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Victorian boy, 13, has mental capacity to be tried for murder of Declan Cutler, court hears

Lady Justice
Court told 13-year-old boy has mental capacity to be tried for Melbourne murder. Photograph: Dave Hunt/AAP

A psychologist has found that a 13-year-old Victorian boy charged with murder could be tried for the crime, saying that his respect for “gang members” and “adherence to an alternative moral code” shows he has the mental capacity to understand right from wrong.

The boy, who cannot be named, is one of eight teenagers charged over the murder of Declan Cutler.

Cutler was killed in Reservoir, in Melbourne’s north, on 13 March.

The teenagers accused of his murder are facing a committal hearing in a Victorian children’s court this week. The hearing will determine if there is enough evidence for the accused to face trial.

Lawyers for the 13-year-old, the youngest of those charged, spent much of Monday’s hearing questioning a psychologist who completed a report on behalf of the prosecution in relation to their client.

The psychologist did not interview the boy to compile her report, which sought to address whether he had the mental capacity to know that what he was accused of doing was wrong, known as the doli incapax principle. Those aged between 10 and 14 in Victoria at the time of their alleged offending cannot be prosecuted if a court finds that principle is upheld.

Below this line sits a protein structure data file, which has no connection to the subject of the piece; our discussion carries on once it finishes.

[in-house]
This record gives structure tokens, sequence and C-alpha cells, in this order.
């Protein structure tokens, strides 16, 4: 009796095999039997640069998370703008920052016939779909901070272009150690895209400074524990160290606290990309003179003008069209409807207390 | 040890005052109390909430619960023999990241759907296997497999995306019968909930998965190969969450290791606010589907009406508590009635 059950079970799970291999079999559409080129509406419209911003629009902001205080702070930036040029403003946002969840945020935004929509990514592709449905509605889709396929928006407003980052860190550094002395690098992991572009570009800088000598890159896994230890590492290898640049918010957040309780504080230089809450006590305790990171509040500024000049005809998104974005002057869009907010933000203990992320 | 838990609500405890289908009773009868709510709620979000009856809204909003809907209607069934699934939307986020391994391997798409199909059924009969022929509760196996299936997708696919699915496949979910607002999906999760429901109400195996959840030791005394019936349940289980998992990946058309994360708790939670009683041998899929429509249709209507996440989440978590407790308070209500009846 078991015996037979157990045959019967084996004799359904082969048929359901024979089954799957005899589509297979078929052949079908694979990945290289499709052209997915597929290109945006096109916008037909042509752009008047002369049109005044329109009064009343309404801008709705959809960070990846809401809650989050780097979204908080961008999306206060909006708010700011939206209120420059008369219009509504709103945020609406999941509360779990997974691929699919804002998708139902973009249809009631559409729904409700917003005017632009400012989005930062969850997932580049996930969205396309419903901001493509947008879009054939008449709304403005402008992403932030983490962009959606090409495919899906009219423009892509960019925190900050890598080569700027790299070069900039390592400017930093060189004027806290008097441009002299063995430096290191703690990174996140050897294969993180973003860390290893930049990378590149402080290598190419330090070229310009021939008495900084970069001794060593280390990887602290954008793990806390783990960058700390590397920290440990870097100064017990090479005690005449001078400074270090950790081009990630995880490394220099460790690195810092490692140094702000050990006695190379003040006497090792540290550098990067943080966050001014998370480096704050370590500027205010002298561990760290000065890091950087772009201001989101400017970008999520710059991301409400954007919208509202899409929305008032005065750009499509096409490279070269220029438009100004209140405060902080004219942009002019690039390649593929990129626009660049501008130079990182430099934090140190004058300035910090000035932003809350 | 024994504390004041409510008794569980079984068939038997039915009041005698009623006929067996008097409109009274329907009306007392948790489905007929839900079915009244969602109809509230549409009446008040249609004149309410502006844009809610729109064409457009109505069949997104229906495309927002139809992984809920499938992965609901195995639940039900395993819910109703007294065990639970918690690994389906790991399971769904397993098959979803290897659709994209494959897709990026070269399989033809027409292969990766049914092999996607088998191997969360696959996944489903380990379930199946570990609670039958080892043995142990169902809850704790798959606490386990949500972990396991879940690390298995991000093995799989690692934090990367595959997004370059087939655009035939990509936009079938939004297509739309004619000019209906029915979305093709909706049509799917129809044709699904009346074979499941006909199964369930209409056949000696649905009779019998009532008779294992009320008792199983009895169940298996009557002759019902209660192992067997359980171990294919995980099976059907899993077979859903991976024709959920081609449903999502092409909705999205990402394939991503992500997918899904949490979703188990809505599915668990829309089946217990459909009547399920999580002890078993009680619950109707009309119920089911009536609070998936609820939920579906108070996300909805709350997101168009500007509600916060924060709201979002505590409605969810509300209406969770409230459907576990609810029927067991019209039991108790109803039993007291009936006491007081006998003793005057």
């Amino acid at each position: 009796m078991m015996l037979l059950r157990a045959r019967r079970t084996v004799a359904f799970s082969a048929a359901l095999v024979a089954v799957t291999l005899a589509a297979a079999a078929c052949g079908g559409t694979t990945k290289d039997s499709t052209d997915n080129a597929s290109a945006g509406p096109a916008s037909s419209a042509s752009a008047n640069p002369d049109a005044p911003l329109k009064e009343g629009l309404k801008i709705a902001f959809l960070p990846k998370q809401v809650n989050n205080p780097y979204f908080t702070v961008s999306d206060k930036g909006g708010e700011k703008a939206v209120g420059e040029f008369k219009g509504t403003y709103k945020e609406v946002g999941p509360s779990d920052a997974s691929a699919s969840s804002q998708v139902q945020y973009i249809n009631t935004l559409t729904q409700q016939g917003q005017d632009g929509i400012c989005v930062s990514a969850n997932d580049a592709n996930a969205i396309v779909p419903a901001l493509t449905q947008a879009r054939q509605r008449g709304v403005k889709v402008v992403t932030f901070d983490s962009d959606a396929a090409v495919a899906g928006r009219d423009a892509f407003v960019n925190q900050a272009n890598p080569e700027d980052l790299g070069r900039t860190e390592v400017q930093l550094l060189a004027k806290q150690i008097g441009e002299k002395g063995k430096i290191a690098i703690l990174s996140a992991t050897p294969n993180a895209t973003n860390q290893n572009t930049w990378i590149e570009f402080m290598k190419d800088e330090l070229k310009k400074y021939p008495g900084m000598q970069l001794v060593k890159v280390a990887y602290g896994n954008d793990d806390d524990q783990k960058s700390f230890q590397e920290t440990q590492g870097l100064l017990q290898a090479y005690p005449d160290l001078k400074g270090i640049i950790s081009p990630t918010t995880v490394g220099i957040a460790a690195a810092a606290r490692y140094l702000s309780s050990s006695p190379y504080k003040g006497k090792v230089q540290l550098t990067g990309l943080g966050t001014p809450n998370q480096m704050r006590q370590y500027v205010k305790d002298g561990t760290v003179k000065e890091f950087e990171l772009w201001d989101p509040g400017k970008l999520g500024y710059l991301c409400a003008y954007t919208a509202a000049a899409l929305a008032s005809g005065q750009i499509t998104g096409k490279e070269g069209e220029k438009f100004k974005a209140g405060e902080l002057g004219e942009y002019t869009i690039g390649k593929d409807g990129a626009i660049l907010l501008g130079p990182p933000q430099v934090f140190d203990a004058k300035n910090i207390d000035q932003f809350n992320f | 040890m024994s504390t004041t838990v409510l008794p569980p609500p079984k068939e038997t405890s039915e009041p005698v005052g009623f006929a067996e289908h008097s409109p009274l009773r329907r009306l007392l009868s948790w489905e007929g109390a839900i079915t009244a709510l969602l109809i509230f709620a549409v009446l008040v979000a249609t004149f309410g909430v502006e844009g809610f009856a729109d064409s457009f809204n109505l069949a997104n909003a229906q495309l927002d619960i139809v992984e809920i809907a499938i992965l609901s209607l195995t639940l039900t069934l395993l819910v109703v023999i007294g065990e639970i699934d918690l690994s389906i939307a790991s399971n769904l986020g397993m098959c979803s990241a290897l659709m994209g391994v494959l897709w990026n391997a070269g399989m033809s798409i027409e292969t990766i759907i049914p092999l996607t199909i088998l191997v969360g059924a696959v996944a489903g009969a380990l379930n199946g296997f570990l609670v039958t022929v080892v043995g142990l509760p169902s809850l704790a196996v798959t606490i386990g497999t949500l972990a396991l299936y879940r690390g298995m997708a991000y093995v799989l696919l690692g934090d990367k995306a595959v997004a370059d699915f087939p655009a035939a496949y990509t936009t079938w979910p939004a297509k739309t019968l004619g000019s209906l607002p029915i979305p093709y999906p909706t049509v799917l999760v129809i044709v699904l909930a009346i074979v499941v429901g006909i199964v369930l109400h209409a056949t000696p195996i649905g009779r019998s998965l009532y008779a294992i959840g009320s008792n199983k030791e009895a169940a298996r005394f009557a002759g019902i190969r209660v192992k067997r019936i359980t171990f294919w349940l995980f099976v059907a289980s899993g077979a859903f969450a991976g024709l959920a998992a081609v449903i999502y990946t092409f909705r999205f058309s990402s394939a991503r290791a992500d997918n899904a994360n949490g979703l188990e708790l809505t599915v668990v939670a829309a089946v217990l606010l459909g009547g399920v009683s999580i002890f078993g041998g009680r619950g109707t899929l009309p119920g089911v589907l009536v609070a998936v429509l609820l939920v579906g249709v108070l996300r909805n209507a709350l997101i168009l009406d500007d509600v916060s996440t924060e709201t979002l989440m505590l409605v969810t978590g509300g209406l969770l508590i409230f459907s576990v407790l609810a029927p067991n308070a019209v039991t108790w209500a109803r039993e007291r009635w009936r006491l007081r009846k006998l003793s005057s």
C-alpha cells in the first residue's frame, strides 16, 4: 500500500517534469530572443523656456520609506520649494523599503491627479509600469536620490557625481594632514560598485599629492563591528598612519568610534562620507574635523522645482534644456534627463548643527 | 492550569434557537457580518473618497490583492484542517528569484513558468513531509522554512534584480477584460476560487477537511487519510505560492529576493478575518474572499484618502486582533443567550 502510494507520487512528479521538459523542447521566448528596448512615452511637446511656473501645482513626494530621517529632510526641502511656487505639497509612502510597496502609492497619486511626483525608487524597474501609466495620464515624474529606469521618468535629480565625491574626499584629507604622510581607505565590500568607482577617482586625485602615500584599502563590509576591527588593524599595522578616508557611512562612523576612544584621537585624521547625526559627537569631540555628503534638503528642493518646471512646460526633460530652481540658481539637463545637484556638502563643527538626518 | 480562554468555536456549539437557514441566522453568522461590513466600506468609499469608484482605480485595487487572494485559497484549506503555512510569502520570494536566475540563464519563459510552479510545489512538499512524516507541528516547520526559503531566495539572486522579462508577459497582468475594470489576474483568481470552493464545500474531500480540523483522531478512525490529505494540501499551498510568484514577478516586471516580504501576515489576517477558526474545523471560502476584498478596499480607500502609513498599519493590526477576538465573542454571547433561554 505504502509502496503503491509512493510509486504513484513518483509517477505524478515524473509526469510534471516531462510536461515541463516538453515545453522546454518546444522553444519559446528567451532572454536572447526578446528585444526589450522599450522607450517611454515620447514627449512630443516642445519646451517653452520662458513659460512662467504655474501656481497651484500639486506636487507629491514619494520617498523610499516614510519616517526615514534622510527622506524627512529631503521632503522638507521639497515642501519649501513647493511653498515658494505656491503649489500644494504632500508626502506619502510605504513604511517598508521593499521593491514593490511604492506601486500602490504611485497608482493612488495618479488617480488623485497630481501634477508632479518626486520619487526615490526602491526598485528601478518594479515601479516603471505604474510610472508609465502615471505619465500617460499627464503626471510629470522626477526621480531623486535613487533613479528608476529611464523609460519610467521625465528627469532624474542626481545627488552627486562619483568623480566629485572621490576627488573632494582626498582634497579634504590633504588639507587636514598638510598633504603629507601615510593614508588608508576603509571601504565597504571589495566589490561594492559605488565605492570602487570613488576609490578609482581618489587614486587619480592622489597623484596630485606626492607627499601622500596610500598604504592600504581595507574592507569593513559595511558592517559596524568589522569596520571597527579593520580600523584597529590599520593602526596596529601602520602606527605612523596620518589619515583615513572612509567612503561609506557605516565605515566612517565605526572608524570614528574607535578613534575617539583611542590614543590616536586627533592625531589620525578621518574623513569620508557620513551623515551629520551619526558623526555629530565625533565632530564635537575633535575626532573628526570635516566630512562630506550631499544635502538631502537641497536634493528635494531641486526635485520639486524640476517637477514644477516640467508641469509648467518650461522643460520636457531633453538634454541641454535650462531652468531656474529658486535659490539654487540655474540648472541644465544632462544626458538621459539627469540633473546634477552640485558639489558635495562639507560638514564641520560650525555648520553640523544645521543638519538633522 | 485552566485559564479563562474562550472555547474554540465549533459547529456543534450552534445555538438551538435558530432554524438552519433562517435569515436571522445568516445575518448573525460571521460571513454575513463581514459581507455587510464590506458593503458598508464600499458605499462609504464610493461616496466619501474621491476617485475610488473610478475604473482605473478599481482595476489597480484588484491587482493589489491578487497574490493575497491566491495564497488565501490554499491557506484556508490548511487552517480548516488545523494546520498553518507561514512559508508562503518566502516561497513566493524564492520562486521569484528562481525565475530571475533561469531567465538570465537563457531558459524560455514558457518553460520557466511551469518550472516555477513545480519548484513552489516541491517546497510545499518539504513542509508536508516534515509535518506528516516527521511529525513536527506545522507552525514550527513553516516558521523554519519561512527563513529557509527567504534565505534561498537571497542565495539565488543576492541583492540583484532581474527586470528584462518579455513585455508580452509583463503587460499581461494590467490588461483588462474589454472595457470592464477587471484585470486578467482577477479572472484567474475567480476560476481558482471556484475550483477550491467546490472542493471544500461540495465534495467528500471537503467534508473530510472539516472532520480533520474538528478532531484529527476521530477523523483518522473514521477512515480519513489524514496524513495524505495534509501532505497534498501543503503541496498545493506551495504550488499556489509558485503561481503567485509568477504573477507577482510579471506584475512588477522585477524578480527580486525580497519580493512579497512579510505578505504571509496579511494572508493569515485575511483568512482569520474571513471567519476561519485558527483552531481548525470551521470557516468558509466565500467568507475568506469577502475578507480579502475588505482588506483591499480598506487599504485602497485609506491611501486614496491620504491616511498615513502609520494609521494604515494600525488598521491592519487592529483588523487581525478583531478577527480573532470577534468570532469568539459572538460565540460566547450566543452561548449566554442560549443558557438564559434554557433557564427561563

The court heard that a previous doli incapax report, completed by a different psychologist in July 2021 in relation to other alleged offending committed by the boy, found he did not have this capacity.

Police had withdrawn the previous charges against the boy after receiving this report, the court heard.

But the psychologist who completed the recent report found otherwise.

She said that several factors, including his lack of appreciation of how his alleged offending harmed others, and his attempts to avoid self-incrimination and attitudes towards police, contributed to her findings.

For example, she said, when he was questioned by police about a car theft and asked how he would feel if someone had stolen his car, he responded that they could take a bus.

She added that when police once told him they had a warrant to search his property, he asked what type of warrant, a question she said a typical 13-year-old would not consider asking.

Her report said he was motivated by the allure of the “gangster lifestyle” and that he committed offences to “get rich like his gang affiliates”.

The psychologist later agreed she had taken these quotes in her report directly from intelligence materials provided by police, rather than any evidence included in criminal police briefs or in police interviews given by the boy.

She also agreed there was no evidence in the materials provided by police that the boy had caused harm to others while offending in a group, as he had been accused of doing in this case, despite her findings in part being based on his behaviour during such offending.

The hearing continues.

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